It's over. It's all over. Checkmate, game over, sayonara sanity.
From Bush's recent address on the Iraq War:
"Whatever your position in that debate, one unmistakable legacy of Vietnam is that the price of America's withdrawal was paid by millions of innocent citizens." So now even Bush is comparing Iraq to Vietnam. He's right, of course, and when Bush starts speaking the truth I get scared. When things are so flipping obvious that the White House bubble is burst, then things are very bad indeed. When the president states that the current situation is turning into Vietnam then things are over.
Most worrisome, though, is the fact that he says 'whatever your position in the debate'. What is this debate? That Vietnam was a bad idea? That we actually could've won if we'd stuck around? There's no debate at all, only, perhaps, in the mind of a lunatic war-time president. Vietnam was a bad idea. Robert Macnamara, the Secretary of Defense who started it, and LBJ who inflamed it, have both said it was a bad idea. And we'd never have won. They would have kept fighting until they were all dead. That is not victory, that's a prolonged massacre, and we didn't have the abilities to do so, not without unleashing some weapons that shouldn't exist. Speaking of which, from the same speech:
"The ideals and interests that led America to help the Japanese turn defeat into democracy are the same that lead us to remain engaged in Afghanistan and Iraq."
Should I be emigrating? We've successfully transplanted democracy twice: Germany and Japan. Both times we did it quickly and only created a basic Constitution and temporary government before handing the power over, keeping some reserves in place to ensure that things went smoothly. Why did they? Because both countries had suffered total defeat. And in the case of Japan it came at far too high a cost. People say the war would've dragged on for years and years if we'd not dropped the bomb. Sure. I'll grant that, even though there is disagreement. I also do think the Japanese would've fought to the death, to the last man. Probably true. So without the bomb America may have been bogged down in war so costly to our soldiers, we could never win. So what?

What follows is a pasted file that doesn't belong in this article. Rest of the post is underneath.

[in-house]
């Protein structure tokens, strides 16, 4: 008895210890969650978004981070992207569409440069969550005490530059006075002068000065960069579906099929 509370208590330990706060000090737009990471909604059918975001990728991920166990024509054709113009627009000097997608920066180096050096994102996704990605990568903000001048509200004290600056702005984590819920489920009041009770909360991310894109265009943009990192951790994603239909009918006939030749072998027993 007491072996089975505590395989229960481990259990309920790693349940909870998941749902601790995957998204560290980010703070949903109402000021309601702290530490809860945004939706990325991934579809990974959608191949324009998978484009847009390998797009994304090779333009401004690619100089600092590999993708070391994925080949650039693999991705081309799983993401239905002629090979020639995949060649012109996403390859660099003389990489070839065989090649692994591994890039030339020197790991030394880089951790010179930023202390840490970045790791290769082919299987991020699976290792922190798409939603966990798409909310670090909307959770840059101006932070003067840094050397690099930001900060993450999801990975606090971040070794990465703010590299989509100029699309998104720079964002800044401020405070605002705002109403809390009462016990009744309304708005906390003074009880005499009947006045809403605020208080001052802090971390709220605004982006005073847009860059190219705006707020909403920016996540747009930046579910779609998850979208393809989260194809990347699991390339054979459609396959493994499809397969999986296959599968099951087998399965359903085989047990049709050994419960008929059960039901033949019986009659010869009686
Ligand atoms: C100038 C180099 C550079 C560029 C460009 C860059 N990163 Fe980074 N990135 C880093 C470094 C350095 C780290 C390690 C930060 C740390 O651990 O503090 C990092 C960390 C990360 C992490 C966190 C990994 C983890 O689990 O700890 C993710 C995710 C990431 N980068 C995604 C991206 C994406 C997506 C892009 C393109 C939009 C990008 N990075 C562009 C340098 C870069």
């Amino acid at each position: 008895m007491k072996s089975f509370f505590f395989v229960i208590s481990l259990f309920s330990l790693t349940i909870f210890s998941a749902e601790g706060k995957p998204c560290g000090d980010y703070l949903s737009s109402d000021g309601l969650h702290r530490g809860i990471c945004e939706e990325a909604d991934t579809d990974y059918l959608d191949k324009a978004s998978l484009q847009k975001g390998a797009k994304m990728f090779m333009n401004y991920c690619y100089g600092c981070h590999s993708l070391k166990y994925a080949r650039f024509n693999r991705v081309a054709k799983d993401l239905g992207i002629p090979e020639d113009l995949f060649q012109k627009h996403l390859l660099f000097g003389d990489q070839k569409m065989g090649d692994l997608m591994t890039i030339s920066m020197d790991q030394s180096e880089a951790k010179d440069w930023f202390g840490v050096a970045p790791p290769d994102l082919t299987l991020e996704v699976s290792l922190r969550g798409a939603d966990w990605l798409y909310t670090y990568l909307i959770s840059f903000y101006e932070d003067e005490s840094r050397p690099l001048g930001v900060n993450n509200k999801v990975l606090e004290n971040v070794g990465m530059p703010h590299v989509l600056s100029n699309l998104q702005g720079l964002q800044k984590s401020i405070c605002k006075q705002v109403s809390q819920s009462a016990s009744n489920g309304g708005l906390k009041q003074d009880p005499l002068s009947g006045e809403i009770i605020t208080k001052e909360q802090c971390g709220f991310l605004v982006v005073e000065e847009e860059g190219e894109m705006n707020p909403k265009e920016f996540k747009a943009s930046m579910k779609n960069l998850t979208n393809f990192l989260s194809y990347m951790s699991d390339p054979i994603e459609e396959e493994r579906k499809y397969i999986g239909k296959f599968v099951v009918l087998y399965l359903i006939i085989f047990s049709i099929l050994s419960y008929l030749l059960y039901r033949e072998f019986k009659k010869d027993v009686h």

Victory is not the purpose of war. Victory at any cost is a price too high to pay. It was too high in Japan, and it was too high in Vietnam. In Vietnam we made the right decision, in Japan we did not. Millions of innocent civilians are going to die in the Middle East from this conflict. There is no doubt about that. Note to that millions will not die from Iraq alone, for this is not, as assumed, going to be a civil war when we withdraw. Sunni Muslims make up most of the Middle East. Shi'ites are found in only two places: Southern Iraq, and most of Iran. When the Sunnis attack the Shi'ites then the Iranians must come in to defend them: they're the only people who will. And when Iran gets involved and throws it's muscle behind them then the Sunnis will call on alliances of religion in other countries, and what you've got there is called a regional war. Our withdrawal, or perhaps our entry, will be noted as the analogous assassination of the archduke Ferdinand, the catalyst that started a wave of alliances and a regional war of untold devastation.
And Vietnam was the same, the region became inflamed in wars and revolution, let's not forget the Khmer Rouge also started up when we left, refugees were everywhere, it was a god-awful mess. If we had pulled out of Japan without the bomb it would have been a mess, Manchuria, Korea, and other areas would have been in serious conflict for a long time. But unless the remnants of sanity are totally annihilated, we will not achieve total victory in Iraq. Or Afghanistan. Or ever again. Victory is no longer the purpose of war. It was, for a long time, but it is no longer. There will be no victory in Iraq, the best we can hope for now is Vietnam. The fact that Bush is denying that that route is hopeful is worrisome, but not quite as scary as if he were forced to be telling the truth.